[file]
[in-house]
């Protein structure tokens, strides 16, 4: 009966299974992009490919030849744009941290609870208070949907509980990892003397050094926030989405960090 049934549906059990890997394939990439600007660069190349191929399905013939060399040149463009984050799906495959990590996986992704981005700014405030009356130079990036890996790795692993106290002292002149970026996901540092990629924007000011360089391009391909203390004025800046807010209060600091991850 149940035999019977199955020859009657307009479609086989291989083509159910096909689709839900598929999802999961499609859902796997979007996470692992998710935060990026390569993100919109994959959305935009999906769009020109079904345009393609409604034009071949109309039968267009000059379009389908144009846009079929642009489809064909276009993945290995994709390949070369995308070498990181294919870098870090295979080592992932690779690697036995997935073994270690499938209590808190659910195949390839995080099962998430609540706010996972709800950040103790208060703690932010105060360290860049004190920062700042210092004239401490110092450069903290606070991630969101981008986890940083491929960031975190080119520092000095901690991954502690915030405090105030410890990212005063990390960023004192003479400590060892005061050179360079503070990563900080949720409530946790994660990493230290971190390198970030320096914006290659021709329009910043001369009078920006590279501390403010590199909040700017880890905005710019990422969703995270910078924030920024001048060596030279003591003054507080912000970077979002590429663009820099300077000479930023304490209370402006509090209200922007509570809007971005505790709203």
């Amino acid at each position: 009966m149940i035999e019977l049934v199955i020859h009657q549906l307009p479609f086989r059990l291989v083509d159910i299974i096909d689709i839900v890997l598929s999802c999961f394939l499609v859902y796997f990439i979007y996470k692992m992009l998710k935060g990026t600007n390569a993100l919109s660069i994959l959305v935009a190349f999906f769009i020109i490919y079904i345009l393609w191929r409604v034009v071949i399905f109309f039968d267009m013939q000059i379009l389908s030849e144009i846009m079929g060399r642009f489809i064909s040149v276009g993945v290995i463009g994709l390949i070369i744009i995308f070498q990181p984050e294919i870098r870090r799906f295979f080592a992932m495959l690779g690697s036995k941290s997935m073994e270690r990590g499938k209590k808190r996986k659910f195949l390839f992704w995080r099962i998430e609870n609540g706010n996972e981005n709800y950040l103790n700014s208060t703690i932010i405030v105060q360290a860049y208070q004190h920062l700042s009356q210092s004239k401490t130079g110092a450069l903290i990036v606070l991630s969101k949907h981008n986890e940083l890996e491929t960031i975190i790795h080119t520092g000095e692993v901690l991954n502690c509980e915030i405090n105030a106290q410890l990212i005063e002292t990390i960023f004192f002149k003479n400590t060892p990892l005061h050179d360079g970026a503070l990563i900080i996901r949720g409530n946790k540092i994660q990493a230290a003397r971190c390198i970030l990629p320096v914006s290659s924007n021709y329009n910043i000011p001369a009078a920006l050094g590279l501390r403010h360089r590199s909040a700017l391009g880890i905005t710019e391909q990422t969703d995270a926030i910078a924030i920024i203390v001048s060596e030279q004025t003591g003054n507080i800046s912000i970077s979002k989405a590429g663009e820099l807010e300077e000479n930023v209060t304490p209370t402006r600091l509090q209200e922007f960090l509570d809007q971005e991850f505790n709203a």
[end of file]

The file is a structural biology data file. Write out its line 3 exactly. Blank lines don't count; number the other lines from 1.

């Amino acid at each position: 009966m149940i035999e019977l049934v199955i020859h009657q549906l307009p479609f086989r059990l291989v083509d159910i299974i096909d689709i839900v890997l598929s999802c999961f394939l499609v859902y796997f990439i979007y996470k692992m992009l998710k935060g990026t600007n390569a993100l919109s660069i994959l959305v935009a190349f999906f769009i020109i490919y079904i345009l393609w191929r409604v034009v071949i399905f109309f039968d267009m013939q000059i379009l389908s030849e144009i846009m079929g060399r642009f489809i064909s040149v276009g993945v290995i463009g994709l390949i070369i744009i995308f070498q990181p984050e294919i870098r870090r799906f295979f080592a992932m495959l690779g690697s036995k941290s997935m073994e270690r990590g499938k209590k808190r996986k659910f195949l390839f992704w995080r099962i998430e609870n609540g706010n996972e981005n709800y950040l103790n700014s208060t703690i932010i405030v105060q360290a860049y208070q004190h920062l700042s009356q210092s004239k401490t130079g110092a450069l903290i990036v606070l991630s969101k949907h981008n986890e940083l890996e491929t960031i975190i790795h080119t520092g000095e692993v901690l991954n502690c509980e915030i405090n105030a106290q410890l990212i005063e002292t990390i960023f004192f002149k003479n400590t060892p990892l005061h050179d360079g970026a503070l990563i900080i996901r949720g409530n946790k540092i994660q990493a230290a003397r971190c390198i970030l990629p320096v914006s290659s924007n021709y329009n910043i000011p001369a009078a920006l050094g590279l501390r403010h360089r590199s909040a700017l391009g880890i905005t710019e391909q990422t969703d995270a926030i910078a924030i920024i203390v001048s060596e030279q004025t003591g003054n507080i800046s912000i970077s979002k989405a590429g663009e820099l807010e300077e000479n930023v209060t304490p209370t402006r600091l509090q209200e922007f960090l509570d809007q971005e991850f505790n709203a």